Liber Jonae CAPUT ONE Page NUN


Why would anyone do that? said Armand.

Because they're amateurs and complete fools,
And it's just the kind of stunt they'd pull
In the absence of my professional guidance.
And here's another tip, again for free,
Never put your cash in mutual funds.
It's as bad as playing the slot machines,
The house percentage is always too high.
In the end your investment dwindles away.

I admit I'm not a fiscal wizard,
Said Armand. I try to manage money,
But somehow it just slowly vanishes.

And that, I remarked, is an excellent point,
Raising one of the age-old conundrums.
Where, we might ask, has all the money gone?
Who among us has not dug in pockets
For absent coins, opened empty wallets
Or up-ended purses for missing bills?
Our cash, without consent, without knowledge,
Without any kind of fond farewell,
Leaves us bound on some mysterious errand.
It works, we know, for greater glory of God,
But just exactly what is it doing,
For what future benefit does it lay plans
And rearrange affairs in such a way
That rich get richer and poor get squat?
Who has not audited his own accounts
Looking for clues to that destination
For which debits have made quick departure?
It's as if each is silver-tipped dart,
A sperm that scents remembered counterpart,
A quivering, north-inclined steel needle.
Money can sense what human minds cannot.
Its archer eye aligns with arrow shaft
On something small that steps with stealth through bush.
If only we could intuit that target,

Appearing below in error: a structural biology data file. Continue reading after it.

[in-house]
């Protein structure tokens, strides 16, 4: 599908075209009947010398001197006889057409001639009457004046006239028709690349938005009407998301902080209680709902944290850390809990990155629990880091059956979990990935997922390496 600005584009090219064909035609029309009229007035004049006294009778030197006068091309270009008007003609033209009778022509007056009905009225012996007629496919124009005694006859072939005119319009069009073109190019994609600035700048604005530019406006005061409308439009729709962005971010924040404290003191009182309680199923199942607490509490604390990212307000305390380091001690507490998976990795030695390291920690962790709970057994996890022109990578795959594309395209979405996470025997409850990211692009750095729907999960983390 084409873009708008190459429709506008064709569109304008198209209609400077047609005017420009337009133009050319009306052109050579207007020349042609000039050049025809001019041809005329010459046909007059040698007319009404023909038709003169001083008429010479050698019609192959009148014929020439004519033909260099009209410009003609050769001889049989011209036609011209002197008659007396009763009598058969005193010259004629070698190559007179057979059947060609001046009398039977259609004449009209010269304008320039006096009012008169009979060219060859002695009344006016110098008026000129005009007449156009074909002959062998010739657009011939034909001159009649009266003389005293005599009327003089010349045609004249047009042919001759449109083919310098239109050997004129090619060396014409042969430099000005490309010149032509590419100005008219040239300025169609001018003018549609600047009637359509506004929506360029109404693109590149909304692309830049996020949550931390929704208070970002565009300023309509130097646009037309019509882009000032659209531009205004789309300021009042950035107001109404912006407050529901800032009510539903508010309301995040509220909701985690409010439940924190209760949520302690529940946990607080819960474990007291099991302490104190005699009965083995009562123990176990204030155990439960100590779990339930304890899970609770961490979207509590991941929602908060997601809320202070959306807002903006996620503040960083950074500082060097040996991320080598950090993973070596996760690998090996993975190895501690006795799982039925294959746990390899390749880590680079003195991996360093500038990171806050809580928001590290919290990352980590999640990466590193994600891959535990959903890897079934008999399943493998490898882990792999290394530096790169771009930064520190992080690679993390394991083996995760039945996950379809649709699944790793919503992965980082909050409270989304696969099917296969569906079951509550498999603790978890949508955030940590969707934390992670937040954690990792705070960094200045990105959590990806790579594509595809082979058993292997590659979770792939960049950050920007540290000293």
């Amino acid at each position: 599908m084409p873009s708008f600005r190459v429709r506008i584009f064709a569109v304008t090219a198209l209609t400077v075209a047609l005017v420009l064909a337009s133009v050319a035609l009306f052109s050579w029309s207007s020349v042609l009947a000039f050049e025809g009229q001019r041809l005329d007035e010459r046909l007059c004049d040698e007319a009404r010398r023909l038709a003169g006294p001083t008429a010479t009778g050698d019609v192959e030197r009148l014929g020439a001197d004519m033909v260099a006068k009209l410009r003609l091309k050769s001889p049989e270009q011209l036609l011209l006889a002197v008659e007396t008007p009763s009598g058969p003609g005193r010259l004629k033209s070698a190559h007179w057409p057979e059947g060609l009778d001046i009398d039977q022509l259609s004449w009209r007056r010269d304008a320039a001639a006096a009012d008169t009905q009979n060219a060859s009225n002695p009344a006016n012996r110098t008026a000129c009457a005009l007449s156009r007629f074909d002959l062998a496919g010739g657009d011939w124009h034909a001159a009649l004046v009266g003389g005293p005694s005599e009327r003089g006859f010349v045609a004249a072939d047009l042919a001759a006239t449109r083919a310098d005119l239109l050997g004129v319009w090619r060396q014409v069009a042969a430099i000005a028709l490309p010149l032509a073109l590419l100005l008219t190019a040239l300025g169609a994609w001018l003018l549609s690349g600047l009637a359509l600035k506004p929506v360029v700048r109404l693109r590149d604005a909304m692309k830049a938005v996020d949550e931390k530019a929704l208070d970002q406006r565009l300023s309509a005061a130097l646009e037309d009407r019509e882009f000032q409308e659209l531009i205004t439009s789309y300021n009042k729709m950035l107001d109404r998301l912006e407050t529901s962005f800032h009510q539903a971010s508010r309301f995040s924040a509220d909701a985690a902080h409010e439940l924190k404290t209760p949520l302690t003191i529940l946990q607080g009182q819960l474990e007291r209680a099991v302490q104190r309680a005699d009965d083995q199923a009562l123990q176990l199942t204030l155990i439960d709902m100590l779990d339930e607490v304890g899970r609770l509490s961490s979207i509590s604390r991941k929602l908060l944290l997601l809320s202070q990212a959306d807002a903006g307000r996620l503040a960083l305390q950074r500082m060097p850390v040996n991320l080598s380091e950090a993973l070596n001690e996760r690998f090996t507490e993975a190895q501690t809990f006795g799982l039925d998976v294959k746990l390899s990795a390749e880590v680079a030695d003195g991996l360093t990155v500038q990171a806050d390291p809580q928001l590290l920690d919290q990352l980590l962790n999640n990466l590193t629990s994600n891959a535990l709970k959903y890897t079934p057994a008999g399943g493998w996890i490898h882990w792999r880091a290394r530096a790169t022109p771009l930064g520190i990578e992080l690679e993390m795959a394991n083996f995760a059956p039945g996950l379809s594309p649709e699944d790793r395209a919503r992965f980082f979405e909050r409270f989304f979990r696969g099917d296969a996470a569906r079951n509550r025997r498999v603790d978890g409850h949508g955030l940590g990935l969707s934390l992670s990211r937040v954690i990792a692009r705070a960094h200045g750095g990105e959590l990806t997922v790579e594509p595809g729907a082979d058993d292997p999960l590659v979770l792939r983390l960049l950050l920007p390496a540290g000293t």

Its nature, its allure, even its distance,
We feel we might deduce our own intention,
Plot the line that runs out from childbirth
To intercept down-swooping deathbed.
It is the one principle that unifies
Spendthrift and miser, beggar and banker.
All are alike in this futile grappling.
I myself have lain awake on long nights
Covering pillowcases and bedsheets,
Even my own naked and hairless thighs,
With inked diagrams and calculations,
But never finding the correct solution.

You don't know, then, parrot, where it goes?

You might as well ask from where it has come,
The value in value-added products.
This is the same issue indeed, reversed.
Our civilization in Nimrod's time,
If all its assets were liquidated
And all the huts, cattle and grain were sold
And converted to cash at market prices,
Would fetch only six shillings three pence,
To state the total sum in terms
Of that now-antiquated currency
With which mankind first assessed its worth.
And how it must have tempted our forefathers
To do just that, sell everything
Or trade it for a handful of magic beans.
Now, of course, it is worth many billions.
Out of what hole did all that cash crawl?
It is the same as the one to which it goes,
The same dank and stinking lair, I wager,
As the one to which it drags home its kills.
Its tiny teeth chews us all in the end.
Where are those huts, cattle and grain gone?
Where, for that matter, is Nimrod gone,
That titan also named Ninus the Great?
But I jest. His whereabouts are well-known.
He is gone to Hell, snatched off the surface,
Stowed underground to utter gibberish
At passersby, bypassed himself
By pentecost, by paraclete, by God.

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